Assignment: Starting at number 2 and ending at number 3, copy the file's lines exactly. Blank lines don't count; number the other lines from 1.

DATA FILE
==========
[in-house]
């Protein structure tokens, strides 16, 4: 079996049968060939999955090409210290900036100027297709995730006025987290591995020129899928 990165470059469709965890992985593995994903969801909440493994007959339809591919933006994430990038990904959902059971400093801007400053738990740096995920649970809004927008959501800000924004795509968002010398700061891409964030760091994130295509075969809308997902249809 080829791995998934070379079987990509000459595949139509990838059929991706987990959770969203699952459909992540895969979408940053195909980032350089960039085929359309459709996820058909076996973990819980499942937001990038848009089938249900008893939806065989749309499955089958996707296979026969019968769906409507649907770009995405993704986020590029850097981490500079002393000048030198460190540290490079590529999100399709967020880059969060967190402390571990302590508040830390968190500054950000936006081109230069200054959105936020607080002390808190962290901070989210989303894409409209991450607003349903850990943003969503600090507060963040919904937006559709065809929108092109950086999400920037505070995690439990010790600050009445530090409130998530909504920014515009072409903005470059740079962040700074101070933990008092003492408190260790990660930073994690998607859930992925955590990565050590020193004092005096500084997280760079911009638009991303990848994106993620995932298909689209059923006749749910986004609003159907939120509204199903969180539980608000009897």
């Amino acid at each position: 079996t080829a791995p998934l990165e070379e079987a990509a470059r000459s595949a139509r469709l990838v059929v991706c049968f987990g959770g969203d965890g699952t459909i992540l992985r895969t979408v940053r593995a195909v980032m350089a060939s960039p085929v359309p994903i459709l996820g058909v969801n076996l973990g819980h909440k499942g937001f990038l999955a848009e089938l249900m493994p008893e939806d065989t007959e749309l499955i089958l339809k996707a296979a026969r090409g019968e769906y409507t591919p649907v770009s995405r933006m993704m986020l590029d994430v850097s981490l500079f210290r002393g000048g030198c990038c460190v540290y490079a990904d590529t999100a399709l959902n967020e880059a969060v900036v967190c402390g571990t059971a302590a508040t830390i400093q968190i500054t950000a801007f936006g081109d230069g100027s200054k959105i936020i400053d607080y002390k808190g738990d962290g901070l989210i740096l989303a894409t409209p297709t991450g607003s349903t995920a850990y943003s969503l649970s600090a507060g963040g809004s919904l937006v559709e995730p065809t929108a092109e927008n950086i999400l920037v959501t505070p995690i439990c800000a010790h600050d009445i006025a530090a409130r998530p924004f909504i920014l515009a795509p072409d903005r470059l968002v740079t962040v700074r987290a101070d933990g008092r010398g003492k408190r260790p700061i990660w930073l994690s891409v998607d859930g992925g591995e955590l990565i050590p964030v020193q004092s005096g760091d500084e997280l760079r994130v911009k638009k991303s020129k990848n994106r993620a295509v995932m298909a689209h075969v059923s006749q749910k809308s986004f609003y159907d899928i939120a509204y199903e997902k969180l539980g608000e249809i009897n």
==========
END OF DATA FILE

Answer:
């Protein structure tokens, strides 16, 4: 079996049968060939999955090409210290900036100027297709995730006025987290591995020129899928 990165470059469709965890992985593995994903969801909440493994007959339809591919933006994430990038990904959902059971400093801007400053738990740096995920649970809004927008959501800000924004795509968002010398700061891409964030760091994130295509075969809308997902249809 080829791995998934070379079987990509000459595949139509990838059929991706987990959770969203699952459909992540895969979408940053195909980032350089960039085929359309459709996820058909076996973990819980499942937001990038848009089938249900008893939806065989749309499955089958996707296979026969019968769906409507649907770009995405993704986020590029850097981490500079002393000048030198460190540290490079590529999100399709967020880059969060967190402390571990302590508040830390968190500054950000936006081109230069200054959105936020607080002390808190962290901070989210989303894409409209991450607003349903850990943003969503600090507060963040919904937006559709065809929108092109950086999400920037505070995690439990010790600050009445530090409130998530909504920014515009072409903005470059740079962040700074101070933990008092003492408190260790990660930073994690998607859930992925955590990565050590020193004092005096500084997280760079911009638009991303990848994106993620995932298909689209059923006749749910986004609003159907939120509204199903969180539980608000009897």
């Amino acid at each position: 079996t080829a791995p998934l990165e070379e079987a990509a470059r000459s595949a139509r469709l990838v059929v991706c049968f987990g959770g969203d965890g699952t459909i992540l992985r895969t979408v940053r593995a195909v980032m350089a060939s960039p085929v359309p994903i459709l996820g058909v969801n076996l973990g819980h909440k499942g937001f990038l999955a848009e089938l249900m493994p008893e939806d065989t007959e749309l499955i089958l339809k996707a296979a026969r090409g019968e769906y409507t591919p649907v770009s995405r933006m993704m986020l590029d994430v850097s981490l500079f210290r002393g000048g030198c990038c460190v540290y490079a990904d590529t999100a399709l959902n967020e880059a969060v900036v967190c402390g571990t059971a302590a508040t830390i400093q968190i500054t950000a801007f936006g081109d230069g100027s200054k959105i936020i400053d607080y002390k808190g738990d962290g901070l989210i740096l989303a894409t409209p297709t991450g607003s349903t995920a850990y943003s969503l649970s600090a507060g963040g809004s919904l937006v559709e995730p065809t929108a092109e927008n950086i999400l920037v959501t505070p995690i439990c800000a010790h600050d009445i006025a530090a409130r998530p924004f909504i920014l515009a795509p072409d903005r470059l968002v740079t962040v700074r987290a101070d933990g008092r010398g003492k408190r260790p700061i990660w930073l994690s891409v998607d859930g992925g591995e955590l990565i050590p964030v020193q004092s005096g760091d500084e997280l760079r994130v911009k638009k991303s020129k990848n994106r993620a295509v995932m298909a689209h075969v059923s006749q749910k809308s986004f609003y159907d899928i939120a509204y199903e997902k969180l539980g608000e249809i009897n």